Stolen motorbikes recovered in Hertsmere operation

TWO stolen motorbikes were recovered in a joint operation to tackle nuisance riders.

The bikes were being ridden dangerously on farmland by Bridgefoot Lane in Potters Bar and were tracked down by council and police officers working on the Campaign Against Rogue Motorcycles (CARM).

Three other rogue bikers were caught in the borough-wide operation – one on farmland near South Mimms, one riding on a footpath behind South Mimms services and one at playing fields in Elstree.

The five riders – all young men – were given formal warnings and served with noise abatement notices.

Two men were arrested on suspicion of theft. One was later released without charge, the other bailed until next month pending further enquiries.

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Hertsmere borough councillor Jean Heywood, environment portfolio holder, praised the operation’s success.

She said: “CARM aims to tackle the noise and anti-social behaviour associated with off-road motorcycles and mini-motos and remind young people of the dangers of riding bikes irresponsibly.

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“I hope this makes people think twice before riding a motorbike in one of Hertsmere’s beautiful open spaces. It is not only a nuisance but can also be extremely dangerous.”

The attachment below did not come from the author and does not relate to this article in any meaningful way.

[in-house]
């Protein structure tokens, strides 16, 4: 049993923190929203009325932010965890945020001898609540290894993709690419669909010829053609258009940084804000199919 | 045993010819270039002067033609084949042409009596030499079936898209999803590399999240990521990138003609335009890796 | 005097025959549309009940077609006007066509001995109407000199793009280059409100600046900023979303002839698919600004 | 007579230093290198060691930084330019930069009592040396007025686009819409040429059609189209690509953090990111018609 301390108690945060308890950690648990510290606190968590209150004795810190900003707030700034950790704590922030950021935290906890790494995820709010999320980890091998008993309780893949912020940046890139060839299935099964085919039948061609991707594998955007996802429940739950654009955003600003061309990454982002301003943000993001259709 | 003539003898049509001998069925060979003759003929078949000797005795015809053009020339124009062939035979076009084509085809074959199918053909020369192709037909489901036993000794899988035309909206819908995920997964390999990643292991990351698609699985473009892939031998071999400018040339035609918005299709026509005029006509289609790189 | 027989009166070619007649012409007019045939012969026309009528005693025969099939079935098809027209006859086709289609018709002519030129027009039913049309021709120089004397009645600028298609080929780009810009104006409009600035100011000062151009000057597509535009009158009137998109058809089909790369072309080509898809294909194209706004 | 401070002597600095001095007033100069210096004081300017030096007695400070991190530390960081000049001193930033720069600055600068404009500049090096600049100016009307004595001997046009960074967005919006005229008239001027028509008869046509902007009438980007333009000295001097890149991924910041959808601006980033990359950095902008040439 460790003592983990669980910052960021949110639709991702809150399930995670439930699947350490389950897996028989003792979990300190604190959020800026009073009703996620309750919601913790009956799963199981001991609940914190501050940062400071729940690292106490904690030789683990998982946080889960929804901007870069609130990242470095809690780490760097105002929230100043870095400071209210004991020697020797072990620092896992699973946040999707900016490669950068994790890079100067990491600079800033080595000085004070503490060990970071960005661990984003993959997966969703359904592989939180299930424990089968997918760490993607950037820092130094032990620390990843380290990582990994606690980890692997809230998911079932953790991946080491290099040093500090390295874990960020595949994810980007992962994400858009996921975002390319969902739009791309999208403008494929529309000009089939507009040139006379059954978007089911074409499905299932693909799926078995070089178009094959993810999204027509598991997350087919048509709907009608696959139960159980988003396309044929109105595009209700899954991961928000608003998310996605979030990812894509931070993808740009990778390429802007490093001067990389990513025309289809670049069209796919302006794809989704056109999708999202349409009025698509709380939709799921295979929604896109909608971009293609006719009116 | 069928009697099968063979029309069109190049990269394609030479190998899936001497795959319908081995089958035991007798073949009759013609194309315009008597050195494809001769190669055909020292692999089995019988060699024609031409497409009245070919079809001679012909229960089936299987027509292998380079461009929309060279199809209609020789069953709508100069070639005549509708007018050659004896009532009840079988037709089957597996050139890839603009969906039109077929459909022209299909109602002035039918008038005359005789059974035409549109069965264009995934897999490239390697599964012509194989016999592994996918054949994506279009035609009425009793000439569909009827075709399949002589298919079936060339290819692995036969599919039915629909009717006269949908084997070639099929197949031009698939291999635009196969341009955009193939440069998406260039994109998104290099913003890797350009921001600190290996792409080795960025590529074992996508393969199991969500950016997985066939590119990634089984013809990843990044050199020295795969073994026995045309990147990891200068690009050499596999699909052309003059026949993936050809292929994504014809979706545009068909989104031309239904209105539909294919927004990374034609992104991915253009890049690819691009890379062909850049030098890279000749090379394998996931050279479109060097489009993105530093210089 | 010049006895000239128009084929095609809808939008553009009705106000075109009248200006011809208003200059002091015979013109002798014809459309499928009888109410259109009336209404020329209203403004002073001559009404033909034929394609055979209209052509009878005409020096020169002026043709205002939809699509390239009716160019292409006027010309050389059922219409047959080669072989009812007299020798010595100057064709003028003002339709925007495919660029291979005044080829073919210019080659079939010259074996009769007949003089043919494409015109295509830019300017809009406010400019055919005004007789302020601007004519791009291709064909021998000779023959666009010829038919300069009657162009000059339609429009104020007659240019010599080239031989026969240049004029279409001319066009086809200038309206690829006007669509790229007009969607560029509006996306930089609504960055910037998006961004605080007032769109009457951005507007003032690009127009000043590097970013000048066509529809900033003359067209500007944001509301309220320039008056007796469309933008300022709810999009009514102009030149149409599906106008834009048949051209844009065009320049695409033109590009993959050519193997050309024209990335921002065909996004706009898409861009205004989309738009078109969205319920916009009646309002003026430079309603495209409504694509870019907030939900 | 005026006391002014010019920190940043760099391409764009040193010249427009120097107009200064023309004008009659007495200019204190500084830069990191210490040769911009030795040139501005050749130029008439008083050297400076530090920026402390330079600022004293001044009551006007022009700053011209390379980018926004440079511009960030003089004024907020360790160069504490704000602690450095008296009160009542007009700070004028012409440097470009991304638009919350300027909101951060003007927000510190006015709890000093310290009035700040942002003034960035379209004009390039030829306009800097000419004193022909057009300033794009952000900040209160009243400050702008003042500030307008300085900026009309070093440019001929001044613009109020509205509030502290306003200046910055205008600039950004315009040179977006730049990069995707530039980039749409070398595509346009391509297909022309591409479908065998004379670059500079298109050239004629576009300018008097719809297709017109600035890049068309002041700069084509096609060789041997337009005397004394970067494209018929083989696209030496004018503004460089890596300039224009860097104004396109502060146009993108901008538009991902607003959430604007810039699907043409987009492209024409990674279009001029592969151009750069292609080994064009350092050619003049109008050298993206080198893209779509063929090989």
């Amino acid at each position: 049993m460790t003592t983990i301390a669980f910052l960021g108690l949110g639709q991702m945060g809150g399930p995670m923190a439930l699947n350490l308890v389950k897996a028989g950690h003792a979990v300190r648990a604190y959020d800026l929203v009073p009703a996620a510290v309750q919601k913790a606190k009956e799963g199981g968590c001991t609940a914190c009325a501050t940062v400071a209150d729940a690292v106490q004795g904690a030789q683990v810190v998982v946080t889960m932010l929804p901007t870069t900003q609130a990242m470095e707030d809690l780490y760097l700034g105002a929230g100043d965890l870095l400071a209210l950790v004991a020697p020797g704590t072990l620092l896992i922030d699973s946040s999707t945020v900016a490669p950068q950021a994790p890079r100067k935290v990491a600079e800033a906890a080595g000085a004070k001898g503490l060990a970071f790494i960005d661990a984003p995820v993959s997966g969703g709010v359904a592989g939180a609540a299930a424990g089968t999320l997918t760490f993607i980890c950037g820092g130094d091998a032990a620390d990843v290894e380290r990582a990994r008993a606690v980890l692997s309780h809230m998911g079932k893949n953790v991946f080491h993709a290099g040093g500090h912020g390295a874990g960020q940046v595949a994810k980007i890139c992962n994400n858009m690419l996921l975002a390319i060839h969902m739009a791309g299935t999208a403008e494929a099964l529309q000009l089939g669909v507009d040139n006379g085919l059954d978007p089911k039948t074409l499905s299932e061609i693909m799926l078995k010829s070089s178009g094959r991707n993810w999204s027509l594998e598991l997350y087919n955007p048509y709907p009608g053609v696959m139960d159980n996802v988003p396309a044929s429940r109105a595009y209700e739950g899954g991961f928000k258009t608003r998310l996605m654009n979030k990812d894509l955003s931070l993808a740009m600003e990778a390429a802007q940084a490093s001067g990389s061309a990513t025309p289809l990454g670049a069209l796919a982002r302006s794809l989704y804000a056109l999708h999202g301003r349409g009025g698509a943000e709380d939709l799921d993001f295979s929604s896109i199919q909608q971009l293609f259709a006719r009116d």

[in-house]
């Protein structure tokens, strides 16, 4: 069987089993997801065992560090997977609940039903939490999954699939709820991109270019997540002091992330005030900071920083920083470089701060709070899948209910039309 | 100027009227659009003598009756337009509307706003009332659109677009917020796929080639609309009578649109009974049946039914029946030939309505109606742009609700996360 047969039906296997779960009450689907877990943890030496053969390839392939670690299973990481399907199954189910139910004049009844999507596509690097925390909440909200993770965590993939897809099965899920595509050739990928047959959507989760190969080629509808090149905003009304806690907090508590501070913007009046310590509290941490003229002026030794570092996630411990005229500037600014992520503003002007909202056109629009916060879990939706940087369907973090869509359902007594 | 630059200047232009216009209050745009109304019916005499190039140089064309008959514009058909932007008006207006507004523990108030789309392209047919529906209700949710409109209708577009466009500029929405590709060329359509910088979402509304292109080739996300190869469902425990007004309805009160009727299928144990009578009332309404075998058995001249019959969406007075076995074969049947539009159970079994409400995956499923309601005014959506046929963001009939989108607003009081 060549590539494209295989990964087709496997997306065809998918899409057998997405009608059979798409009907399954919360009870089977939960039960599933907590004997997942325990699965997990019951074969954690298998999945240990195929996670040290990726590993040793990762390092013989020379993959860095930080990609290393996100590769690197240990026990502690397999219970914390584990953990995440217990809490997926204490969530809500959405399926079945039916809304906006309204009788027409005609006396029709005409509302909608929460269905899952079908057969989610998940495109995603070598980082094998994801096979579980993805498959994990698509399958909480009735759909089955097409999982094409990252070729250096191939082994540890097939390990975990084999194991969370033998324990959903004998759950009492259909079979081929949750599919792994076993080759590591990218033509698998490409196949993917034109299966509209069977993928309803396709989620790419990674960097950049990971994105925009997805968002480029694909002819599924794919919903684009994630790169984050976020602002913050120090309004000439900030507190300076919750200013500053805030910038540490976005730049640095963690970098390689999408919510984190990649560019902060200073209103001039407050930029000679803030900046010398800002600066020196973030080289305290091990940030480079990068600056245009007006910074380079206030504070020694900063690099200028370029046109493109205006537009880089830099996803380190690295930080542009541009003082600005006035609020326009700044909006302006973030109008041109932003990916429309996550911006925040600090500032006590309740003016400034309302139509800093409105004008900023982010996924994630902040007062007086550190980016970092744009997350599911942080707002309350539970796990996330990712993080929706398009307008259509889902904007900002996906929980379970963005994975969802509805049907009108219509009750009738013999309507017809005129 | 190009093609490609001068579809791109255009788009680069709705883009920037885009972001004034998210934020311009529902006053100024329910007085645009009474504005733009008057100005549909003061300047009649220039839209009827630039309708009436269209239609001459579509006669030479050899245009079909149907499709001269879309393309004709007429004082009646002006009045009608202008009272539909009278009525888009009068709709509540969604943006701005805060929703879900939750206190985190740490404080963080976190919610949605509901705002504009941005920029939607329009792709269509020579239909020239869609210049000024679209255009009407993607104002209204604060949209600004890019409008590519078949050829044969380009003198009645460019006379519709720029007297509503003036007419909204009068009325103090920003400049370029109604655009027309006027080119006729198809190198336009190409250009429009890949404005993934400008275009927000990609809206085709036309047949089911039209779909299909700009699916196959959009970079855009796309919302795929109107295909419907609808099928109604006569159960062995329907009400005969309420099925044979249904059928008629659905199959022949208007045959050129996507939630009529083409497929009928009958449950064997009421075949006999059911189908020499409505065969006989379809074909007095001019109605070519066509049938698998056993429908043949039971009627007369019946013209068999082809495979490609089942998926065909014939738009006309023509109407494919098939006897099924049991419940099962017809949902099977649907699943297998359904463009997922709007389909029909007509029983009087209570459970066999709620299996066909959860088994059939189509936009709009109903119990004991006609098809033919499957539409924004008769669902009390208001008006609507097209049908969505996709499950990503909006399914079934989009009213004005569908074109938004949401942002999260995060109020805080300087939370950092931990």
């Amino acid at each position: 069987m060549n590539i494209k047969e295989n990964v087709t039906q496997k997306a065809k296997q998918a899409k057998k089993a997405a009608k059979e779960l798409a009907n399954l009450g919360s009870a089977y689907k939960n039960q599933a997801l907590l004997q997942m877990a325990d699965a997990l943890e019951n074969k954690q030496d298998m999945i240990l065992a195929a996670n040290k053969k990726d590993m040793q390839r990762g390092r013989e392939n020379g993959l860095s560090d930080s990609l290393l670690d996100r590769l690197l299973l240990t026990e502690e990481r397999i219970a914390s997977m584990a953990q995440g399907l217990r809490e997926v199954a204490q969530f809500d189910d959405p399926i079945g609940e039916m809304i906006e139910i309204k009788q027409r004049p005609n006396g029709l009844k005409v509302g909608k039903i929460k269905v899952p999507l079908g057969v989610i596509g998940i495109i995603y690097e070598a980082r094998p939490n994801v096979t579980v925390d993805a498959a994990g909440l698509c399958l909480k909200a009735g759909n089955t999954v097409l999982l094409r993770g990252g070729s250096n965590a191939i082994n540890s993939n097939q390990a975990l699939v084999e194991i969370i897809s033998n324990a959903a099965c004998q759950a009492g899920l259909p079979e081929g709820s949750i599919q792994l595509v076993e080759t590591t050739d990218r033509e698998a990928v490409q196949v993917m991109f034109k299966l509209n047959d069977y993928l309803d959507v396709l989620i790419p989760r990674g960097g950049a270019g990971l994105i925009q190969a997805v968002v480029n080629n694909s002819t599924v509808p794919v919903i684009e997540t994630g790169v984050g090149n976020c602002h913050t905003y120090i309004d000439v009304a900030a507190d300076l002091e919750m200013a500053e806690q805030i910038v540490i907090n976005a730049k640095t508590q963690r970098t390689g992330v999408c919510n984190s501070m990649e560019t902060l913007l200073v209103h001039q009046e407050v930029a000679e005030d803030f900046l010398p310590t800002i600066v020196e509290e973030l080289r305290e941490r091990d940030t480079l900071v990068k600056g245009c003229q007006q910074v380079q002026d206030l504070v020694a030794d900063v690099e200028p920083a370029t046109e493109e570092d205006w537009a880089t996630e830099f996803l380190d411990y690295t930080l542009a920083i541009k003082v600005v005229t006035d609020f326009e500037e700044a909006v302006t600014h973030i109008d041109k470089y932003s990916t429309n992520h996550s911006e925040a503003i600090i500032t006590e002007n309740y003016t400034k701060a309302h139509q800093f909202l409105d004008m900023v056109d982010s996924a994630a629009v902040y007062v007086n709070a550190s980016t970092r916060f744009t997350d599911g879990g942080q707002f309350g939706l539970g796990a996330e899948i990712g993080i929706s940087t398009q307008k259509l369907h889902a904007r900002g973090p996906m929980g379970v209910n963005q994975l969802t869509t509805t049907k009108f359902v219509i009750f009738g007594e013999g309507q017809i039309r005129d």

CARM operations are regularly carried out across the borough – with police officers on their off-road bikes able to track any suspects effectively.

Sgt Kate Chalmers said: “Anti-social riding has previously been difficult to deal with but our off-road bikes have helped to catch those acting anti-socially and send a message to others that we can, and we will, catch you.

“Once the rider has been given a formal warning, if they, or someone else riding their bike, is caught again, we have the power to confiscate their bikes.

“These operations have helped reduce the number of reports from members of the public.”

Gavin Burns, principal environmental health officer at the council, added: “Many of those caught are completely irresponsible and ride recklessly at high speed down footpaths and bridleways with no concern for others.

“Our success is really down to members of the public who report the problem to us and to the use of police off-road motorbikes – once the riders have been seen they very rarely get away!”

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